What does this gardener do when the weather turns cold and grey? She taps into her artistic side and gets crafty! One of my recent projects is a grapevine topiary.
Here is how I made it.
Materials & tools you need to make a grapevine topiary:
• A grapevine sphere (I found mine at Michaels)
• Bundle of grapevine twigs (sold in a bundle also at Michaels)
• 24 gauge copper colored wire (look for colored wires in the jewelry section at the craft store)
• wire cutters
• Pruners or scissors to cut the grapevine (not shown)
• Wire coat hanger or wire of a similar gauge (not shown)
• A 6" pot of your choice (I found my pot at Walmart)
• A 4" pot or green or variegated ivy (if you can, choose an ivy that already has long tendrils)
Step 1: In step one, you are going to create the wire framework that will be hidden inside the trunk of your topiary. Take an old wire coat hanger, score it with your wire cutters, and then cut it. Straighten the wire and cut the full length in half.
Step 2: Wrap one end of the two pieces of coat hanger wire with the copper 24 gauge wire to hold them together.
Step 3: Select a number of straight pieces from the bundle of grapevine twigs.
Cut eight to ten grapevine twigs to be the desired length of your topiary's trunk. For the outdoor topiary I made, I cut 12" lengths (the outdoor version is shown at the end of the post). For the indoor topiary, I cut 6" lengths of grapevine.
Step 4: Place your coat hanger wire in the centre of the twigs you just cut. Try to hide it as much as possible with the twigs. Wrap the top of the bundle with some of the 24 gauge wire. (Note: we got a little carried away here with our wrapping. Circling the bunch 6-8 times will do!)
Next wrap the bottom of the twigs in exactly the same way. Here's what you end up with:
As well as adding strength to the trunk of your topiary, the wire supports the topiary structure underground. Twigs on their own would only rot in the damp soil of your plant pot.
Now to attach the topiary's sphere!
Step 5: Locate the metal framework inside the grapevine sphere. Now look even closer until you find the join where the three parts of the metal frame meet.
Take a length of 24 gauge wire and insert it into the sphere, around that join in the framework, and then back out of the sphere.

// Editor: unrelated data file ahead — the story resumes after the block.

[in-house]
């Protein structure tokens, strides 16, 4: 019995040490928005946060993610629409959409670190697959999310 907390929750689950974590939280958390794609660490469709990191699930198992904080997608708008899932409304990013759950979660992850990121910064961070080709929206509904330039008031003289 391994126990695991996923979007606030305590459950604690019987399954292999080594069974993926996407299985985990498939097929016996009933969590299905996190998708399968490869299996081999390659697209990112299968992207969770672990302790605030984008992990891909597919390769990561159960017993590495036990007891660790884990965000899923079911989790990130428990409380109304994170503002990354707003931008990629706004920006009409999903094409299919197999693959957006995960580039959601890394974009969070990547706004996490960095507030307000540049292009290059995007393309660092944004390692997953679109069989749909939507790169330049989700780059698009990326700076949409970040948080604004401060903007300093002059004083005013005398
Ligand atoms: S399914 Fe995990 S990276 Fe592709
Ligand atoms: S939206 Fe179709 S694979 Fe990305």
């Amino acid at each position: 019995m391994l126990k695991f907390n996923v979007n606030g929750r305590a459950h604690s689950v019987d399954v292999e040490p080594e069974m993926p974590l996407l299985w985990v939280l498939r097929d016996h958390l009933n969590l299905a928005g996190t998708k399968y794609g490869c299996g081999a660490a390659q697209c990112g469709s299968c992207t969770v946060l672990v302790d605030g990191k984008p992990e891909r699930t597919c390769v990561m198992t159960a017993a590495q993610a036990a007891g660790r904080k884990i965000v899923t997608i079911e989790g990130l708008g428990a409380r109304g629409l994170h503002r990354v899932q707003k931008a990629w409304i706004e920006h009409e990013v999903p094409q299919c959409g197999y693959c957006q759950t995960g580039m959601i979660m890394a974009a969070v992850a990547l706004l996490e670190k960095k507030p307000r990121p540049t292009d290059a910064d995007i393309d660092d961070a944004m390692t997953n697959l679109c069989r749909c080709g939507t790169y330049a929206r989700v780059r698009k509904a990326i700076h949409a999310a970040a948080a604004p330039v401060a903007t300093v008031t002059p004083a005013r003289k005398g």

Step 6: Feed one of the ends of the wire through the trunk and out the other side. Feed the other end of the wire through the trunk in the opposite direction and out the other side. Pull the ends of the wire tight until the ball is joined to the trunk. Alternating with one end of the wire and then the other, pass each of the ends of the wire back up through the sphere and then down and around the trunk.
For one final bit of security, we ran one more loop of wire from the top of the sphere to the bottom of the sphere and then wrapped the loose ends around the trunk of the topiary (see red arrows above).
Step 7: Pot up your ivy and then insert the finished grapevine topiary.
Take one of the long ivy tendrils, and moving upward, twist it around the trunk of the topiary. When you get up to the sphere, weave the end of the ivy in among the grapevines. Don't cut the ivy off when you get to the end! Leave the ivy tendril and allow it to grow further. As the new leaves appear along the length of the stem, continue weaving them into the sphere.
To make the shape of the topiary cleaner, go back and pinch off any ivy leaves that obscure the trunk.
Ongoing Care: I have had numerous ivy topiaries over the years, so I feel confident in predicting that it may take 4-6 months before a topiary will fill in and look as full as the one you see here.
As far as ongoing care, keep working any new growth at the base of the topiary upward. Weaving the fresh foliage into your frame or trim any excess to maintain a neat, rounded shape. To keep my ivy healthy, I use a water soluble fertilizer every other watering.
The only problem I have had with my topiaries is spider mites. Ivy seems particularly susceptible to spider mites. If you see faded leaves and fine webbing, treat the plant with repeated applications of insecticidal soap.
We are well into the holidays, so you may want to give your topiary a seasonal look. With the change of container, this grapevine topiary has a whole new look:
Love the idea of creating an ivy topiary, but don't want to have to craft your own frame? No problem!
You should be able to find ready-made topiary frames online. By way of example, I found a few options at the Gardener's Supply Company. On the left are their Cone Topiary Frames and on the right are their Twist Topiary Frames.
One final twist on my grapevine sphere. This year there seems to be lots of terrific, inexpensive LED lighting options available. In the past, Christmas lights always meant ugly wires in the daytime and long extension cords.
Now, with these new LED options, the lights are on a fine filament that virtually disappears into the greenery of an arrangement. With the battery packs, there are no long electric cords.
I found this set of 60 lights at The Real Canadian Superstore. The copper-colored string of lights seemed like it would be perfect to wrap around one of my grapevine spheres. In the daytime, the copper filament all but disappears. At night, the tiny LED lights add a sparkle to my holiday urn.
Have a great weekend!
P.S. The announcement of the book draw winner is coming up next!